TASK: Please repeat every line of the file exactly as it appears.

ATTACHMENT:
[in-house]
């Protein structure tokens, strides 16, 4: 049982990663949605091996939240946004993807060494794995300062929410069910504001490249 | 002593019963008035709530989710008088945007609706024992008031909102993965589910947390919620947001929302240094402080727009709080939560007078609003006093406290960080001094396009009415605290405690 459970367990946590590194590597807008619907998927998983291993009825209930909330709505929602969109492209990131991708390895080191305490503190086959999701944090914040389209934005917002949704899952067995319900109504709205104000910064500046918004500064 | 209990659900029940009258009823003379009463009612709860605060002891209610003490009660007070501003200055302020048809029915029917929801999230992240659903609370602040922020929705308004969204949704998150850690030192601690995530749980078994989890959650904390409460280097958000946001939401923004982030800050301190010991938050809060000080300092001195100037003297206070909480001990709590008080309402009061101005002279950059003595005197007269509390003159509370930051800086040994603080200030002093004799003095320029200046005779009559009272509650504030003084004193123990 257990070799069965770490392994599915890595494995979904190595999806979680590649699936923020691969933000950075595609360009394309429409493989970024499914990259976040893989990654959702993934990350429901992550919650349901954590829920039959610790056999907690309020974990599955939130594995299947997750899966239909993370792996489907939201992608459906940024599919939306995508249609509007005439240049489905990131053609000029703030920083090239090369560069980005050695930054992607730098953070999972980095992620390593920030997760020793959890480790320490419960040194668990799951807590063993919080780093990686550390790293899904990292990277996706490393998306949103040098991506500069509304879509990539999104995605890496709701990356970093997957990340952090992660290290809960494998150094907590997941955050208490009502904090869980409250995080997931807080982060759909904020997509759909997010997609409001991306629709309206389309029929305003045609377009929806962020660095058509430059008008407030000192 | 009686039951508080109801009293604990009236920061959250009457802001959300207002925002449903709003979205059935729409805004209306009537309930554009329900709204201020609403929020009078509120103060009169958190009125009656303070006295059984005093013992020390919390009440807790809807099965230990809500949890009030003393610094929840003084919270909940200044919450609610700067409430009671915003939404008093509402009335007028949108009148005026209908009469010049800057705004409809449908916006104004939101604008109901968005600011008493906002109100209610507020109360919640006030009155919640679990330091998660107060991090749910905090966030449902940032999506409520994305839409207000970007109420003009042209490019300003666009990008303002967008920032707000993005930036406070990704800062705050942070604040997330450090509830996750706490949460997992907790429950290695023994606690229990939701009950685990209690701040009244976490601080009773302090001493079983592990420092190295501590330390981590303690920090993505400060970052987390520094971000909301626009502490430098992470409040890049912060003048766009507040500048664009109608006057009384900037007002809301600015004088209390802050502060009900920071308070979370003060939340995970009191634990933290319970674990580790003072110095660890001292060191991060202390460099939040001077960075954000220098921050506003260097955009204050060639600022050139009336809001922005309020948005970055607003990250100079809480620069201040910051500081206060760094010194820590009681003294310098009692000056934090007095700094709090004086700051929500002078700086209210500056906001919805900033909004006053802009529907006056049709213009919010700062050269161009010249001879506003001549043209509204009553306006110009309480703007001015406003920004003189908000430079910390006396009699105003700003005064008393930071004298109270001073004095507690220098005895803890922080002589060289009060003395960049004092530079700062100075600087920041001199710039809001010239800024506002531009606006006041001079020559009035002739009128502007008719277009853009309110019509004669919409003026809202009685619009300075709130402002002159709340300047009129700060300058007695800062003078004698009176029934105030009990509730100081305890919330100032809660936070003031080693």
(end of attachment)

[in-house]
């Protein structure tokens, strides 16, 4: 049982990663949605091996939240946004993807060494794995300062929410069910504001490249 | 002593019963008035709530989710008088945007609706024992008031909102993965589910947390919620947001929302240094402080727009709080939560007078609003006093406290960080001094396009009415605290405690 459970367990946590590194590597807008619907998927998983291993009825209930909330709505929602969109492209990131991708390895080191305490503190086959999701944090914040389209934005917002949704899952067995319900109504709205104000910064500046918004500064 | 209990659900029940009258009823003379009463009612709860605060002891209610003490009660007070501003200055302020048809029915029917929801999230992240659903609370602040922020929705308004969204949704998150850690030192601690995530749980078994989890959650904390409460280097958000946001939401923004982030800050301190010991938050809060000080300092001195100037003297206070909480001990709590008080309402009061101005002279950059003595005197007269509390003159509370930051800086040994603080200030002093004799003095320029200046005779009559009272509650504030003084004193123990 257990070799069965770490392994599915890595494995979904190595999806979680590649699936923020691969933000950075595609360009394309429409493989970024499914990259976040893989990654959702993934990350429901992550919650349901954590829920039959610790056999907690309020974990599955939130594995299947997750899966239909993370792996489907939201992608459906940024599919939306995508249609509007005439240049489905990131053609000029703030920083090239090369560069980005050695930054992607730098953070999972980095992620390593920030997760020793959890480790320490419960040194668990799951807590063993919080780093990686550390790293899904990292990277996706490393998306949103040098991506500069509304879509990539999104995605890496709701990356970093997957990340952090992660290290809960494998150094907590997941955050208490009502904090869980409250995080997931807080982060759909904020997509759909997010997609409001991306629709309206389309029929305003045609377009929806962020660095058509430059008008407030000192 | 009686039951508080109801009293604990009236920061959250009457802001959300207002925002449903709003979205059935729409805004209306009537309930554009329900709204201020609403929020009078509120103060009169958190009125009656303070006295059984005093013992020390919390009440807790809807099965230990809500949890009030003393610094929840003084919270909940200044919450609610700067409430009671915003939404008093509402009335007028949108009148005026209908009469010049800057705004409809449908916006104004939101604008109901968005600011008493906002109100209610507020109360919640006030009155919640679990330091998660107060991090749910905090966030449902940032999506409520994305839409207000970007109420003009042209490019300003666009990008303002967008920032707000993005930036406070990704800062705050942070604040997330450090509830996750706490949460997992907790429950290695023994606690229990939701009950685990209690701040009244976490601080009773302090001493079983592990420092190295501590330390981590303690920090993505400060970052987390520094971000909301626009502490430098992470409040890049912060003048766009507040500048664009109608006057009384900037007002809301600015004088209390802050502060009900920071308070979370003060939340995970009191634990933290319970674990580790003072110095660890001292060191991060202390460099939040001077960075954000220098921050506003260097955009204050060639600022050139009336809001922005309020948005970055607003990250100079809480620069201040910051500081206060760094010194820590009681003294310098009692000056934090007095700094709090004086700051929500002078700086209210500056906001919805900033909004006053802009529907006056049709213009919010700062050269161009010249001879506003001549043209509204009553306006110009309480703007001015406003920004003189908000430079910390006396009699105003700003005064008393930071004298109270001073004095507690220098005895803890922080002589060289009060003395960049004092530079700062100075600087920041001199710039809001010239800024506002531009606006006041001079020559009035002739009128502007008719277009853009309110019509004669919409003026809202009685619009300075709130402002002159709340300047009129700060300058007695800062003078004698009176029934105030009990509730100081305890919330100032809660936070003031080693």